Model organisms have been essential for improving our knowledge about human diseases. The genomes of rodents and humans are highly similar but similarity alone is no guarantee that results obtained from an animal model can be successfully transferred to the human situation. At the molecular level cross-species differences manifest themselves in many ways which can prevent rodent models from serving as effective means to study complex human (patho)logical processes. Hence, it is crucial to better understand similarities and differences between rodents and humans by systematically comparing them at the molecular level. In order to validate the similarity of model organisms to their human counterpart, a promising approach is the identification of functionally conserved and diverged sub-networks of genes or proteins. Taking advantage of the gene expression data that has been accumulated over the past 15 years, gene-gene co-expression networks of human and a whole range of model organisms can be compared for various conditions to elucidate conserved and diverged gene co-expression sub-networks. To compare co-expression networks between human and mouse we used a network alignment algorithm (NATALIE) for their global alignment. In vertebrates, the liver plays a vital role in wide range of functions, specifically substrate metabolism, detoxification of chemicals and metabolization of drugs. Impairment in any of the molecular functions of the liver can result in a varied range of disorders such as hepatitis, cirrhosis, and liver tumours. The liver is also associated with metabolic syndrome, a well-known multi-factorial disease encompassing obesity and diabetes. We compared gene expression in healthy liver from human and mouse by aligning their gene-gene co-expression networks. We identified conserved sub-networks (modules), and investigated their differences (Nandal, in prep). In agreement with previous findings, we show that the conserved sub-networks between mouse and human derived using our approach have overall similar biological functions, but that, within these modules some genes do show poorly conserved co-expression profiles suggesting functional divergence. In a second application we use network alignment to compare human and mouse B lymphocytes (Nandal, in prep).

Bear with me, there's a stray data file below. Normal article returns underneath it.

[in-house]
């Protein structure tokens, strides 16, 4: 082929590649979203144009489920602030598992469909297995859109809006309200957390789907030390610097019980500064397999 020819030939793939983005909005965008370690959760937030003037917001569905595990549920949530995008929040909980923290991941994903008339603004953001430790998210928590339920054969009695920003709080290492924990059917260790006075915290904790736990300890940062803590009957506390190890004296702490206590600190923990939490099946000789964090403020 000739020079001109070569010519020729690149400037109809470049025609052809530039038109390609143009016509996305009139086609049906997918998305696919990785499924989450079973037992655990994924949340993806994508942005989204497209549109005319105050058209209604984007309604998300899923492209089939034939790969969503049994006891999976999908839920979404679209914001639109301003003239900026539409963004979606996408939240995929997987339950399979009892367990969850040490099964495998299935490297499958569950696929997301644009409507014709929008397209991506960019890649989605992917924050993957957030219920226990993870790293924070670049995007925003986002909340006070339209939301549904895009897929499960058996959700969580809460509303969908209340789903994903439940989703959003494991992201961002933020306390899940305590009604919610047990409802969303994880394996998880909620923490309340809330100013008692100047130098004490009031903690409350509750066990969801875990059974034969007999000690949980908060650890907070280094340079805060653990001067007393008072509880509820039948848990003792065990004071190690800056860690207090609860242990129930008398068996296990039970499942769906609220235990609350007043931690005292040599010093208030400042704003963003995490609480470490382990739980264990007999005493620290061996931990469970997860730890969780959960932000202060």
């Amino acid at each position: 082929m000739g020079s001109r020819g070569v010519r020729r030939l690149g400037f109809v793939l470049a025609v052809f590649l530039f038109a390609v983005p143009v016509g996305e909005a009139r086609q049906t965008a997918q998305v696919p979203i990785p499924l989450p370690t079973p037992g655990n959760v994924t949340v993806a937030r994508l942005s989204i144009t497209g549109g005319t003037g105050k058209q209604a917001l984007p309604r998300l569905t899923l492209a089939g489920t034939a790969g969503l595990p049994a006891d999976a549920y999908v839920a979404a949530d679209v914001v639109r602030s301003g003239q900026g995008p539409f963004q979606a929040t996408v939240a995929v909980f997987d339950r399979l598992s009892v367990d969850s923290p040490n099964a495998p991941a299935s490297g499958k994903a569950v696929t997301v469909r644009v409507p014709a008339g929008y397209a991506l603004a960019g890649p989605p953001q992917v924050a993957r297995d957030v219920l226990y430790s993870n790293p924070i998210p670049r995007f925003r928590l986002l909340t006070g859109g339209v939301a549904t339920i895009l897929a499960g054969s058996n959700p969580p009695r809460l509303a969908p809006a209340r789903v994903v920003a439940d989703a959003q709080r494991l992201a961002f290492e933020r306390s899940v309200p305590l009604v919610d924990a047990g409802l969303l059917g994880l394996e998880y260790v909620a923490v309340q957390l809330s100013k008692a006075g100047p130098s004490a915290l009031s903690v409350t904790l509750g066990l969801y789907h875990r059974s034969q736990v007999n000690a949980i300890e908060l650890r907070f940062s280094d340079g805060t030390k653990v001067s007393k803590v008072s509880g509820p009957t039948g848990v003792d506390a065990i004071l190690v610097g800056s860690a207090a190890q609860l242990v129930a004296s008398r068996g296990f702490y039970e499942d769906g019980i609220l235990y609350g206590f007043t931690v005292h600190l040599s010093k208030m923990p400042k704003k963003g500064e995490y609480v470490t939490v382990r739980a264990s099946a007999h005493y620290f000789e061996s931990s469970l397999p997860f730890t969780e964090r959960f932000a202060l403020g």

Tamoxifen resistance in breast cancer
The EpiPredict project aims to elucidate the epigenetic regulation of endocrine therapy resistance in breast cancer. We aim to develop novel methods for the analysis of multi-omics data (e.g., gene expression, ChIP-seq) to increase our understanding of Tamoxifen resistance and to new predict targets for treatment.